Anthony John Coletti

Things to do in the Florida Keys

By Kay A. Fuston

Wherever you stay in the Keys (see our lodgingrecommendations), you'll be tempted to remain close to theresort. But we hope you'll make time for one―or all―ofthese activities.

Explore John Pennekamp Coral Reef State Park, the nation's firstunderwater park. Most visitors enjoy the reefs from a glass-bottomboat, but those who prefer a closer look can snorkel or scuba dive.The park also offers hiking trails, picnic areas, and threeswimming beaches. Adjacent to Pennekamp (and extending itsboundaries out to international waters) is Key Largo NationalMarine Sanctuary. Both of these coral reef areas are protected fromenvironmental abuse, so they'll stay healthy for many generations.(Mile marker 102.5 on Key Largo; 305/451-1202 or pennekamppark.com.)

Browse at Rain Barrel Artisan Village. A maze of little shops andworking studios, Rain Barrel represents more than 100 artistsoffering a range of unique products: pottery, jewelry, sculpture,paintings, and stained glass. Surrounded by tropical gardens, theenclave is also home to a primarily vegetarian cafe. (Mile marker86.7 in Islamorada; 305/852-3084 or keysdirectory.com/rainbarrel.)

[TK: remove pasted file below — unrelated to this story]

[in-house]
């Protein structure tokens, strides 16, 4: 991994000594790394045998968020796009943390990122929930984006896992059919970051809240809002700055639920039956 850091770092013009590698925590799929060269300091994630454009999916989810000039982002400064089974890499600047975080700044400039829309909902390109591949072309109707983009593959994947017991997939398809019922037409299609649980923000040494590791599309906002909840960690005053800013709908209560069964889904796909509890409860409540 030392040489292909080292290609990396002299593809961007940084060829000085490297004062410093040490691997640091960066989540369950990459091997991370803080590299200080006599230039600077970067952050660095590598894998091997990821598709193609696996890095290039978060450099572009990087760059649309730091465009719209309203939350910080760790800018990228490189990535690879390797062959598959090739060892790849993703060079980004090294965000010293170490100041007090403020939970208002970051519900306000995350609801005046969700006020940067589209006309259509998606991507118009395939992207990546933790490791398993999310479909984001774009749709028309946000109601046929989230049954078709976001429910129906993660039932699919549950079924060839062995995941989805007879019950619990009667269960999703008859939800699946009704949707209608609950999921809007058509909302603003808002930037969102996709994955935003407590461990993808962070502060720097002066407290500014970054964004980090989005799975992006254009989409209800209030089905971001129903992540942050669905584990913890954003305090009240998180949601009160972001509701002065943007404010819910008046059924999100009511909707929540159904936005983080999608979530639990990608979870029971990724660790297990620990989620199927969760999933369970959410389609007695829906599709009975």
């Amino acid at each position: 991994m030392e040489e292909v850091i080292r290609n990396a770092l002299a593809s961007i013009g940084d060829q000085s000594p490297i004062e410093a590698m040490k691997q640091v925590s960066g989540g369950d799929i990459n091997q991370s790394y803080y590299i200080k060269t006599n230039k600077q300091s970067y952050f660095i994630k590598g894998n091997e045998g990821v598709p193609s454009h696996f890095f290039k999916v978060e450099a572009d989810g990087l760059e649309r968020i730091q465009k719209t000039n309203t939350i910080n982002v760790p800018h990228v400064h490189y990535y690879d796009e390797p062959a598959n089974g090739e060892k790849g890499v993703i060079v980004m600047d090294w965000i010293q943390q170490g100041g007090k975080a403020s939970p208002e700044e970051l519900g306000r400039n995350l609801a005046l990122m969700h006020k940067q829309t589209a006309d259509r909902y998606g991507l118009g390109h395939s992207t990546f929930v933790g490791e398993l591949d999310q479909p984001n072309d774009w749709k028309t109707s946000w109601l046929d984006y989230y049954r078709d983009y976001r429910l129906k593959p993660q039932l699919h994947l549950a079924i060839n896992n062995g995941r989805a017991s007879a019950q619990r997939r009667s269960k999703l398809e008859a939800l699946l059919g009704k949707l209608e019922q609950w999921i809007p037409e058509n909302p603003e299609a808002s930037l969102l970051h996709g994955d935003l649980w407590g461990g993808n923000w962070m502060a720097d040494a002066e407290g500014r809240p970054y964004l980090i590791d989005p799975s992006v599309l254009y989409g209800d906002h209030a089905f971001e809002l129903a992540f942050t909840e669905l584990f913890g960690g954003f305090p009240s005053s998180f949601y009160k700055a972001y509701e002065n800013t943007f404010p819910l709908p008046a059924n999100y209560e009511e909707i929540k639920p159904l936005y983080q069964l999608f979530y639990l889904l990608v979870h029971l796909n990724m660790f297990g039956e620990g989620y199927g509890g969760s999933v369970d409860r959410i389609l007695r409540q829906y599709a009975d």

Kayak the backcountry with Big Pine Kayak Adventures. Captain Bill Keogh, a naturalist,educator, and professional photographer, leads half- and full-daytours through the shallow waters of the Great White Heron and KeyDeer national wildlife refuges. Traveling by kayak allows up-closeand personal views of the mangrove forests, sponge flats, and grassflats. And thanks to Bill's extensive knowledge of local marine andavian life and his desire to share it with others, participantsleave with a better understanding of―and a deeperappreciation for―the fragile backcountry ecosystem. (Milemarker 30 on Big Pine Key; 305/872-7474 or keyskayaktours.com.)

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